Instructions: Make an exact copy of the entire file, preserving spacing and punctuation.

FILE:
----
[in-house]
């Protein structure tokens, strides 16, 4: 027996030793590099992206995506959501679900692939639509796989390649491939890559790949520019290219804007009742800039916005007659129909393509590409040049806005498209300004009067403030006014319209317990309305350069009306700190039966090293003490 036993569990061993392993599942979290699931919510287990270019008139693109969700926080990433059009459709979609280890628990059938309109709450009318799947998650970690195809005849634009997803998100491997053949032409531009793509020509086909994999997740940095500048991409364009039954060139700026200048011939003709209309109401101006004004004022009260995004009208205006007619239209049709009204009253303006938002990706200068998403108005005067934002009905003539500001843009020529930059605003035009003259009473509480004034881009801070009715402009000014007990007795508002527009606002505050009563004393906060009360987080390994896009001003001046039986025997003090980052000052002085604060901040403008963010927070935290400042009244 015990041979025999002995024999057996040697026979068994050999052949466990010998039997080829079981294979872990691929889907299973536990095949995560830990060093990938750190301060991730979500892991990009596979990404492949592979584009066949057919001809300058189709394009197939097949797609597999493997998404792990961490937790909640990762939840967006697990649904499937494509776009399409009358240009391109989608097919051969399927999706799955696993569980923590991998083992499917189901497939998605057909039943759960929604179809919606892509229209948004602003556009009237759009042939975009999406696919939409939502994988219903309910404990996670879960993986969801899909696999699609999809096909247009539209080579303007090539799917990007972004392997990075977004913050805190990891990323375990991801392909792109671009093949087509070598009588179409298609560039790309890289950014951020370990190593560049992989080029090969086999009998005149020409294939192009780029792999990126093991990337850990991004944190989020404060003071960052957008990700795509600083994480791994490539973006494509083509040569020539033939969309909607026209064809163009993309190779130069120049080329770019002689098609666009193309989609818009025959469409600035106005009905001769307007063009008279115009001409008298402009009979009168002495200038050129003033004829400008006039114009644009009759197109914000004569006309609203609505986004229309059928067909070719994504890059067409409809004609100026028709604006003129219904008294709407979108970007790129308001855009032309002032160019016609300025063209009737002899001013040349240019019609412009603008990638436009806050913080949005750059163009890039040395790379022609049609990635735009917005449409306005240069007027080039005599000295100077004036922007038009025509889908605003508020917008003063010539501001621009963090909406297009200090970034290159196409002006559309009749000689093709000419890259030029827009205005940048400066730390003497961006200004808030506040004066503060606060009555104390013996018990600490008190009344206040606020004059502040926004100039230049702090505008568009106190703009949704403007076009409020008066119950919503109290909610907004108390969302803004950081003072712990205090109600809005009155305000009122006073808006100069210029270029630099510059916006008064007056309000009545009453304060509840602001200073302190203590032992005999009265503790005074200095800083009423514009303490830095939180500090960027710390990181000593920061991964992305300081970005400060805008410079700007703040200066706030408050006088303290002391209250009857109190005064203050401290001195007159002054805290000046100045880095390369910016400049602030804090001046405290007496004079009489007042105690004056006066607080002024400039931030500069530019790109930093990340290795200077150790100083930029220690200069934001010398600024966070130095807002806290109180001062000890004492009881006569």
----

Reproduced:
[in-house]
């Protein structure tokens, strides 16, 4: 027996030793590099992206995506959501679900692939639509796989390649491939890559790949520019290219804007009742800039916005007659129909393509590409040049806005498209300004009067403030006014319209317990309305350069009306700190039966090293003490 036993569990061993392993599942979290699931919510287990270019008139693109969700926080990433059009459709979609280890628990059938309109709450009318799947998650970690195809005849634009997803998100491997053949032409531009793509020509086909994999997740940095500048991409364009039954060139700026200048011939003709209309109401101006004004004022009260995004009208205006007619239209049709009204009253303006938002990706200068998403108005005067934002009905003539500001843009020529930059605003035009003259009473509480004034881009801070009715402009000014007990007795508002527009606002505050009563004393906060009360987080390994896009001003001046039986025997003090980052000052002085604060901040403008963010927070935290400042009244 015990041979025999002995024999057996040697026979068994050999052949466990010998039997080829079981294979872990691929889907299973536990095949995560830990060093990938750190301060991730979500892991990009596979990404492949592979584009066949057919001809300058189709394009197939097949797609597999493997998404792990961490937790909640990762939840967006697990649904499937494509776009399409009358240009391109989608097919051969399927999706799955696993569980923590991998083992499917189901497939998605057909039943759960929604179809919606892509229209948004602003556009009237759009042939975009999406696919939409939502994988219903309910404990996670879960993986969801899909696999699609999809096909247009539209080579303007090539799917990007972004392997990075977004913050805190990891990323375990991801392909792109671009093949087509070598009588179409298609560039790309890289950014951020370990190593560049992989080029090969086999009998005149020409294939192009780029792999990126093991990337850990991004944190989020404060003071960052957008990700795509600083994480791994490539973006494509083509040569020539033939969309909607026209064809163009993309190779130069120049080329770019002689098609666009193309989609818009025959469409600035106005009905001769307007063009008279115009001409008298402009009979009168002495200038050129003033004829400008006039114009644009009759197109914000004569006309609203609505986004229309059928067909070719994504890059067409409809004609100026028709604006003129219904008294709407979108970007790129308001855009032309002032160019016609300025063209009737002899001013040349240019019609412009603008990638436009806050913080949005750059163009890039040395790379022609049609990635735009917005449409306005240069007027080039005599000295100077004036922007038009025509889908605003508020917008003063010539501001621009963090909406297009200090970034290159196409002006559309009749000689093709000419890259030029827009205005940048400066730390003497961006200004808030506040004066503060606060009555104390013996018990600490008190009344206040606020004059502040926004100039230049702090505008568009106190703009949704403007076009409020008066119950919503109290909610907004108390969302803004950081003072712990205090109600809005009155305000009122006073808006100069210029270029630099510059916006008064007056309000009545009453304060509840602001200073302190203590032992005999009265503790005074200095800083009423514009303490830095939180500090960027710390990181000593920061991964992305300081970005400060805008410079700007703040200066706030408050006088303290002391209250009857109190005064203050401290001195007159002054805290000046100045880095390369910016400049602030804090001046405290007496004079009489007042105690004056006066607080002024400039931030500069530019790109930093990340290795200077150790100083930029220690200069934001010398600024966070130095807002806290109180001062000890004492009881006569």